The outcome of the war would prove that this was not exactly the case. For the union to win, it was essential that blacks fight. Lincoln would come to realize this in 1863 when he counseled “every possible means by which the Negro could be secured in his freedom.”[6] The Emancipation Proclamation was likewise promulgated with the intention to encourage slaves to liberate themselves and fight. While it did not grant freedom to slaves in Union held territories, it emancipated those that were behind Confederate lines. Lincoln hoped that this was enough incentive to bring them over, simultaneously slowing down the Confederate war machine and strengthening the North through an influx of manpower.

But why was slave insurrection such anathema to whites while civil war was sanctioned? Understandably, slave power was threatening to the slave-owner’s livelihood. But to non-slave-owners who desired the freedom of the slaves, shouldn’t insurrection have been seen as an effective means towards this end? One easy answer to this question would be to say that even anti-slavery whites were racist in the sense that they held a double-standard – it was permissible for white men to fight because they conducted war in a civilized manner but slaves were just brutish. By all means, blacks were not to be armed without proper supervision.

A more appropriate and informed answer would be that insurrections were unsuccessful not because blacks were inferior, but the very nature of decentralized rebellion lacked the coordination to confront a systemic problem like slavery. Only through a united coalition of anti-slavery whites and freed blacks could unequivocal victory be won against the existing slave power. Thus the civil war was a necessary, albeit often inadvertent, precondition to emancipation.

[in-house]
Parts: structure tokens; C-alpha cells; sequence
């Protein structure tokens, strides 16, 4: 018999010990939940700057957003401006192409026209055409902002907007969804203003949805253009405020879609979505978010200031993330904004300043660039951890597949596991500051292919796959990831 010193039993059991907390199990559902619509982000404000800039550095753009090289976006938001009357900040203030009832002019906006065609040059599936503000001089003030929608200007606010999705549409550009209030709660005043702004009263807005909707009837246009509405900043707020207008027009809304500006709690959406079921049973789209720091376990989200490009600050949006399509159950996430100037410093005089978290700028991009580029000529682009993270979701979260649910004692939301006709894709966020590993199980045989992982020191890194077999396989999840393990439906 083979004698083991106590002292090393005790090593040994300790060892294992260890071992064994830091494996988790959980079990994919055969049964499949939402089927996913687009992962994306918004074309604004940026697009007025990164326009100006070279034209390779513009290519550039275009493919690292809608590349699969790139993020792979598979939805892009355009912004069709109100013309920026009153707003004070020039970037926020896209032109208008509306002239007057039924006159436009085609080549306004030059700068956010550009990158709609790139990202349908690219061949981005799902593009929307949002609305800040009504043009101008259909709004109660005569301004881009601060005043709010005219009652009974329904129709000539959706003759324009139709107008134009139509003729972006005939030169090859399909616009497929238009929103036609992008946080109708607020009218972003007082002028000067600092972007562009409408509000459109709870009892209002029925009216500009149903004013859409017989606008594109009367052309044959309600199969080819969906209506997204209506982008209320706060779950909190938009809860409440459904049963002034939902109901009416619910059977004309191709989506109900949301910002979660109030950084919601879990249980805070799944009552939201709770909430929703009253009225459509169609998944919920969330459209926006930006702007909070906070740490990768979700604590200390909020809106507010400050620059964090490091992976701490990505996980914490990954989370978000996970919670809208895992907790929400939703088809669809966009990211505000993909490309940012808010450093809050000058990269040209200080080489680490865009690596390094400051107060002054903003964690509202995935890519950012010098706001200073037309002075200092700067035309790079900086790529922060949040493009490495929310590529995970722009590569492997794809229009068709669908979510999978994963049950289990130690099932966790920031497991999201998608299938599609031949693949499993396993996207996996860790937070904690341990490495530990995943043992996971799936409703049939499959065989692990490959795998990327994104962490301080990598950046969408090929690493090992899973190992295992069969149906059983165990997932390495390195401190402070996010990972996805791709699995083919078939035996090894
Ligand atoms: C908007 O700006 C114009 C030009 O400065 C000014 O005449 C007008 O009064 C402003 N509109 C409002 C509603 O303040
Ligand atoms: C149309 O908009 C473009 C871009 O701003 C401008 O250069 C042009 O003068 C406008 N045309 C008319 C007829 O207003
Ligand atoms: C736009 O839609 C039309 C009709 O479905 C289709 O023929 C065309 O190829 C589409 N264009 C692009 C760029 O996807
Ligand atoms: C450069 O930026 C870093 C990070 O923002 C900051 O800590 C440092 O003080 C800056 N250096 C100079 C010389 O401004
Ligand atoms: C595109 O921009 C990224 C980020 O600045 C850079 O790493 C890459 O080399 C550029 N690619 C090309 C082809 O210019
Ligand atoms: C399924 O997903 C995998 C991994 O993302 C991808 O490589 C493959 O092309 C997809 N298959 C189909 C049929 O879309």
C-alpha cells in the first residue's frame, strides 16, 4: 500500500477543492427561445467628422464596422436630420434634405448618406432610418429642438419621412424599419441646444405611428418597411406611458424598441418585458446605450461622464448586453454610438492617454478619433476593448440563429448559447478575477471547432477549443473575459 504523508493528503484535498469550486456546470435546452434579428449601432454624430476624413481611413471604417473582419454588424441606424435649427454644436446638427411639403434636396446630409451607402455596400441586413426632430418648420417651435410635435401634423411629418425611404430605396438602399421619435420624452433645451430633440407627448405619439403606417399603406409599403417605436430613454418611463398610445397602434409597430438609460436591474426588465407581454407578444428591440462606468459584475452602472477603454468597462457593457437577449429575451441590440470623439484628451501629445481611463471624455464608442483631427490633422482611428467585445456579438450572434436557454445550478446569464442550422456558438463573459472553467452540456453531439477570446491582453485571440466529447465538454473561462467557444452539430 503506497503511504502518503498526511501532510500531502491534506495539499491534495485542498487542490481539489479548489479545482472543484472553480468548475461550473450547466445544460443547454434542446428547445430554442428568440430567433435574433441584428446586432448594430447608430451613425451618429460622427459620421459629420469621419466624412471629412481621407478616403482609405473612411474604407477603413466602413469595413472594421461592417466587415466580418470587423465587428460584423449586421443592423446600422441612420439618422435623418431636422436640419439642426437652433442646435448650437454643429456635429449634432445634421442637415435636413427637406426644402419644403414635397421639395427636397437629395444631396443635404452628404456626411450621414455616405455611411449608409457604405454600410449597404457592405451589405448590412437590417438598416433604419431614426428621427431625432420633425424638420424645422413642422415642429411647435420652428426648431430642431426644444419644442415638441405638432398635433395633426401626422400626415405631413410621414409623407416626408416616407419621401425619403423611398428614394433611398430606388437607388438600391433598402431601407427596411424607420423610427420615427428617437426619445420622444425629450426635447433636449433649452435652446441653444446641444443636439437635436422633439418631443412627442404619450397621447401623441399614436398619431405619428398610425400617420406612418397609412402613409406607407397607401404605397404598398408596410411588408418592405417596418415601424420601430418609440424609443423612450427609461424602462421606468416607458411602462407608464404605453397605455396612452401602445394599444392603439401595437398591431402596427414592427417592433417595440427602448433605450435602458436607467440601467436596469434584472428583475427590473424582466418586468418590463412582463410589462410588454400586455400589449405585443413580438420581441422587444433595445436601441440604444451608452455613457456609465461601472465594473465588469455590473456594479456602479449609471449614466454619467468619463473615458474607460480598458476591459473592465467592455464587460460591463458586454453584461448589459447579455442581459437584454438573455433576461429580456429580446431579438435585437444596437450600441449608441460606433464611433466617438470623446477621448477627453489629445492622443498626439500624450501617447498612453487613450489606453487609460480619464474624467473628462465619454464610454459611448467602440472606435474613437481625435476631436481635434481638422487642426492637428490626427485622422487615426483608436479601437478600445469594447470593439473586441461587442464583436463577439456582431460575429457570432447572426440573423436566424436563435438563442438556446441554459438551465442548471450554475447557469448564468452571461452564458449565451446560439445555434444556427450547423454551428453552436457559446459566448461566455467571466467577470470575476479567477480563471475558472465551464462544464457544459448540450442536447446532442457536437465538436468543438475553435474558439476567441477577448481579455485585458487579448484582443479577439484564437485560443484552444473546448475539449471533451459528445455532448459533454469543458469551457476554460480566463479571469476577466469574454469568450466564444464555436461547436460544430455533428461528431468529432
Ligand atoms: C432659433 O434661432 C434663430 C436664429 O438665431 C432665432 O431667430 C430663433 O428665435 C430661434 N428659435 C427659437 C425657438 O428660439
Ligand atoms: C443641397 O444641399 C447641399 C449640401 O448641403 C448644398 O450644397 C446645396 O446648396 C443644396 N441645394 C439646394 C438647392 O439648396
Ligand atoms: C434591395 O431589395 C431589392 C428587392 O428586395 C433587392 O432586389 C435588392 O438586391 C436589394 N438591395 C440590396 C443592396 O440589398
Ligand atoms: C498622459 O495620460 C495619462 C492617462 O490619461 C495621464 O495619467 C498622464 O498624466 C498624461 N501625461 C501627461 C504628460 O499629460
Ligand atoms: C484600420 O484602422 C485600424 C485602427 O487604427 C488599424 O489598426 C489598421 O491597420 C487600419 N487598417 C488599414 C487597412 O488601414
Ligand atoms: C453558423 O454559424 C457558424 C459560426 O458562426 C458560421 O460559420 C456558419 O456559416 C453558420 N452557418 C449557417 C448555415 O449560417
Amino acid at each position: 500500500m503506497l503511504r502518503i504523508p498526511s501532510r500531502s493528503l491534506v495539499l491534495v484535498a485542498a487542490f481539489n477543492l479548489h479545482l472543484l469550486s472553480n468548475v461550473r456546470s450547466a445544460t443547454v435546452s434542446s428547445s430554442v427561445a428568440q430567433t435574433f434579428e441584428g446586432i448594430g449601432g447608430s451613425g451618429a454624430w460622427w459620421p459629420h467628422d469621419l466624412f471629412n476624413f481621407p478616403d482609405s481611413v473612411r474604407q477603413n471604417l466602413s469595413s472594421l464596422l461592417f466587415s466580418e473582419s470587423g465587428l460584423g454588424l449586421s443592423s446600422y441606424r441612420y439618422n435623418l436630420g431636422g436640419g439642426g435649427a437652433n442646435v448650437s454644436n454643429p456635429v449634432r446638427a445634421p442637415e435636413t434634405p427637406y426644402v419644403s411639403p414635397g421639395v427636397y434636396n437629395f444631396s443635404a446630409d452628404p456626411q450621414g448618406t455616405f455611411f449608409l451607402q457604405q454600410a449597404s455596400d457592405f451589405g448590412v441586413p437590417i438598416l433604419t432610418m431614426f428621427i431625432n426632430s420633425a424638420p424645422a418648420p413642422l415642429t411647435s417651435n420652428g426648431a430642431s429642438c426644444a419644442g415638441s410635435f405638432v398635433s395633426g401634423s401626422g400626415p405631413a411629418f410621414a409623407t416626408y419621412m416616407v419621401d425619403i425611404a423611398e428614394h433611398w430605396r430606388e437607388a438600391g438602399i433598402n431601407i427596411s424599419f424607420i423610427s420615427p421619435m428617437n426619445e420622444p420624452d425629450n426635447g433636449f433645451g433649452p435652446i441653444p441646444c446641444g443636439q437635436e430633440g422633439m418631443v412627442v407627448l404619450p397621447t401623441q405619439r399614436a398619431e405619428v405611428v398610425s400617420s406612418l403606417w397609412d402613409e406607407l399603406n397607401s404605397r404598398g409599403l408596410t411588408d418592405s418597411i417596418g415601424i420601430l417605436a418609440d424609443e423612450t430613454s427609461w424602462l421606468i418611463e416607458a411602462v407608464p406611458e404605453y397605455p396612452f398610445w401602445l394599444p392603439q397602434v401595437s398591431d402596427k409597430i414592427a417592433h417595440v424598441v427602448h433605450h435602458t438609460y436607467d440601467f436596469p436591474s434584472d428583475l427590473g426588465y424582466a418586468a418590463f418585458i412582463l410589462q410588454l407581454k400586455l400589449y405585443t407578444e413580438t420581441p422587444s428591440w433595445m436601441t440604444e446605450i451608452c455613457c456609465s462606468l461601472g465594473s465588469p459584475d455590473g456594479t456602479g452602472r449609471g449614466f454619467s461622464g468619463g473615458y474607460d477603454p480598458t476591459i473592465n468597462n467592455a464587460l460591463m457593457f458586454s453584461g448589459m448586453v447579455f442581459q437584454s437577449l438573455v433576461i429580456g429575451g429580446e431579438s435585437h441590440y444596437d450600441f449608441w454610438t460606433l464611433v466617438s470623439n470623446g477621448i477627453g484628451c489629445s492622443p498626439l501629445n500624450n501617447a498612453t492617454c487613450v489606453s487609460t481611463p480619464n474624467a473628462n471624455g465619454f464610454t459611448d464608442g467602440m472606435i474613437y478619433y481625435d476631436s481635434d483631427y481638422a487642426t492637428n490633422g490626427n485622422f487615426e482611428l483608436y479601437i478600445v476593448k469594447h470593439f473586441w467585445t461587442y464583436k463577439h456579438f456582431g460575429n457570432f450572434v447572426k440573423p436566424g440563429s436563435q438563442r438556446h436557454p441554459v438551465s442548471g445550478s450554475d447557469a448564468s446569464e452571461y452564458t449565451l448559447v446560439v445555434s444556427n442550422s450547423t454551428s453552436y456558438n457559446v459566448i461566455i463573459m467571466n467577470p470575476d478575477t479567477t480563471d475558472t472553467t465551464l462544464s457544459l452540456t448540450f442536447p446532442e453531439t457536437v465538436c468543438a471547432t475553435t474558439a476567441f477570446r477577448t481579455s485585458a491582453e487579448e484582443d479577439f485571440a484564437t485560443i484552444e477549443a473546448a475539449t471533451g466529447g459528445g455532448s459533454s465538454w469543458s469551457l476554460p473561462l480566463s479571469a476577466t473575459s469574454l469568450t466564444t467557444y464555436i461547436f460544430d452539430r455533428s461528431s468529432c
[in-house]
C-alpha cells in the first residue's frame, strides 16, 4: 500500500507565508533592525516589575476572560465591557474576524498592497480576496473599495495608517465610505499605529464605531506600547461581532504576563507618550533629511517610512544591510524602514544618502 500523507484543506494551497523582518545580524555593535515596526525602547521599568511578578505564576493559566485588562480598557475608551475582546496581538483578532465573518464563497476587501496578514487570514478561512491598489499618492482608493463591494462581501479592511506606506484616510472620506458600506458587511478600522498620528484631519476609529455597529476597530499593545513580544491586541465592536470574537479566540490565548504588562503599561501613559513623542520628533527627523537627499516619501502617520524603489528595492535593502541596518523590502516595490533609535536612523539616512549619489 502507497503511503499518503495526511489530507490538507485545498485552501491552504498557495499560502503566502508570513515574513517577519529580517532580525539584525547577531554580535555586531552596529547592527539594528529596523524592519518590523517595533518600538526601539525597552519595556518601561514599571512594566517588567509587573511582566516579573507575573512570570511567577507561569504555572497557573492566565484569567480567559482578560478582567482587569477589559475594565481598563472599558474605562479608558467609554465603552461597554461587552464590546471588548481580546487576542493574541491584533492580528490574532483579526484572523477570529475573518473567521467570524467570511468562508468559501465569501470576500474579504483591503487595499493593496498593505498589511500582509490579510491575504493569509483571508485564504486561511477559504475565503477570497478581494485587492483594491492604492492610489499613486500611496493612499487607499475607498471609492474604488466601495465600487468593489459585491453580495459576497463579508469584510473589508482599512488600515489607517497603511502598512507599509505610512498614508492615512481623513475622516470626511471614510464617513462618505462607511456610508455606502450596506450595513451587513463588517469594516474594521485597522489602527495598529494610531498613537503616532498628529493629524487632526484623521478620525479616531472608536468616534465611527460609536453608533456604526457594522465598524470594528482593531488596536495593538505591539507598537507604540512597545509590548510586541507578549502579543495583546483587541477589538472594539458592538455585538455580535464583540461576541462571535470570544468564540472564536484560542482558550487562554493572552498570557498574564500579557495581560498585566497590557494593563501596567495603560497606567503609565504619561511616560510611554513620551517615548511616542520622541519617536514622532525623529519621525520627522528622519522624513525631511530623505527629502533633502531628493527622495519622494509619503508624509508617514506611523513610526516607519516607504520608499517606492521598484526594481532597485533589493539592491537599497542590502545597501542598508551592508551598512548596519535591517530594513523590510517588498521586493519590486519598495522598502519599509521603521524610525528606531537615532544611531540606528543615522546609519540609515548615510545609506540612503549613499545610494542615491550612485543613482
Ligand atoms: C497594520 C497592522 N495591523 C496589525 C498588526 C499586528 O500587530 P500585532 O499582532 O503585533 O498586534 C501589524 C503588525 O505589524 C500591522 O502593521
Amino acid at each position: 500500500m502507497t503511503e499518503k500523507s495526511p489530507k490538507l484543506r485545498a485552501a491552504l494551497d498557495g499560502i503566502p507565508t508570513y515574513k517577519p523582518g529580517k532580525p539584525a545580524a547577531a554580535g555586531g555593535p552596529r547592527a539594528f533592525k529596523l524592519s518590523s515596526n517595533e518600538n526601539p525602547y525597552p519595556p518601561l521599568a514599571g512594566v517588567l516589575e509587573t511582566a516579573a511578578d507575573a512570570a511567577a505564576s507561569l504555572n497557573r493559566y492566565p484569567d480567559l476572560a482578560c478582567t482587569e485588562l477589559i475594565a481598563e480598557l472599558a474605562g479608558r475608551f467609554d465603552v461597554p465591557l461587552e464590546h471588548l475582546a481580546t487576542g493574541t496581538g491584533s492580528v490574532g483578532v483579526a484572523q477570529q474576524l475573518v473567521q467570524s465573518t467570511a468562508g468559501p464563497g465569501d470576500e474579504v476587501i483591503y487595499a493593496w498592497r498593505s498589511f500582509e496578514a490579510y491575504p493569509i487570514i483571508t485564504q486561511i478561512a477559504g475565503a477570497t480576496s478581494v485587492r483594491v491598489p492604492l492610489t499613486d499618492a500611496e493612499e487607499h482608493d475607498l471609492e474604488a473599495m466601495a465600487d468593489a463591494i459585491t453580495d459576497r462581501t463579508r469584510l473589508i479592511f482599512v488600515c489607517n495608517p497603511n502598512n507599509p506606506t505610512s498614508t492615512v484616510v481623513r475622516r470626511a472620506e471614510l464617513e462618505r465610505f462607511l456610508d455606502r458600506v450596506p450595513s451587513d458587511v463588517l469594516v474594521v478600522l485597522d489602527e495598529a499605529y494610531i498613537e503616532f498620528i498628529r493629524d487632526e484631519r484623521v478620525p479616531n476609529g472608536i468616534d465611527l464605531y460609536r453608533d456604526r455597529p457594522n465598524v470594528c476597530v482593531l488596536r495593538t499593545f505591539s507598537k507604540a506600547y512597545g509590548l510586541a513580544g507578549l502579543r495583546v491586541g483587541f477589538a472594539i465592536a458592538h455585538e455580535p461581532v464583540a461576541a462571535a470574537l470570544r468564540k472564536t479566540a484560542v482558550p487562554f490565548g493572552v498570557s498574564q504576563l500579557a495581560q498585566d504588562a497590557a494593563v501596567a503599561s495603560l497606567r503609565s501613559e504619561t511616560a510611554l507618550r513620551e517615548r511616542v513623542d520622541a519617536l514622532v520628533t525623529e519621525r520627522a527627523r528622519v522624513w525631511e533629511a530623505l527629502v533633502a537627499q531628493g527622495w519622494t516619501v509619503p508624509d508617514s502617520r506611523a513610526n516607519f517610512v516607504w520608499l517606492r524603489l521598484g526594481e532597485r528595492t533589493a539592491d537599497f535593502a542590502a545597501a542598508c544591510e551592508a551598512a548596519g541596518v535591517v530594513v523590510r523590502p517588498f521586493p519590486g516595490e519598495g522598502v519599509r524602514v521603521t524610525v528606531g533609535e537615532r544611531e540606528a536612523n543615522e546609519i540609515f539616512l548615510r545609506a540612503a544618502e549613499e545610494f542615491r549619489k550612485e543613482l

Despite Lincoln’s initial best efforts to combat the misconception, white Southerners were driven to secession by the belief “that emancipation meant insurrection and race war on the model of the Nat Turner slave revolt in 1831 or the massacres of white planters by their former slaves in San Domingue in 1791.”[7] With the summer of 1862 came race riots that erupted in such Northern free-states as Ohio, New York, and Indiana. White workers in the North were feeling threatened by freed slaves with whom they would have to compete. If this was the model for emancipation in the South, it would only stimulate the working class whites of the South to fight even harder. Slave insurrection was preached as a sort of apocalypse among slave owners and was used to start an insurrection of their own. Yet Lincoln’s election signaled that Washington, D.C. was firmly opposed to slavery. Regardless of whether fears of race wars were justified or not, it was the apprehension that drove the South towards secession.

To the Lincoln who emerges from the Cooper Union address, inciting slave insurrection as John Brown had done would be a mistake. He made clear that it was wholly unconnected to the Republican Party and did not represent the wishes of the majority of Northerners. But because Lincoln’s policy prefigured a war that was needed to crush the institution of slavery, his criticism of John Brown could not be based on the immorality of violence to achieve an ends. He must have meant, then, that John Brown’s endeavor was a mistake because the forces were not sufficient to decisively wipe out all opposition to emancipation. War was, however, a last resort for Lincoln. In the border-states, for example, Lincoln had been pushing for compensated emancipation. If slavery could be abolished in this relatively bloodless manner, then by all means it should be. If the situation was grim enough, the government would resort to armed conflict.

As history shows, Lincoln was ultimately forced into accepting the legitimacy of emancipation through violent means. In 1864, despite the dwindling popularity for the war among Union soldiers because of emancipation, Lincoln held steadfastly to his plans to free the slaves. This exemplifies what is perhaps Lincoln’s most courageous trait: unflinching fidelity to abolition after the Emancipation Proclamation. To revoke his edict might have won more support for the war, since the conflict would thusly be defined as a struggle to save the union, but Lincoln could not forsake the black soldiers. Lincoln asserted, “…the promise being made, must be kept… There have been men who proposed to me to return to slavery the black warriors… I should be damned in time and in eternity for so doing.”[8] Black troops became party to the war for Union, thereby making emancipation a war aim.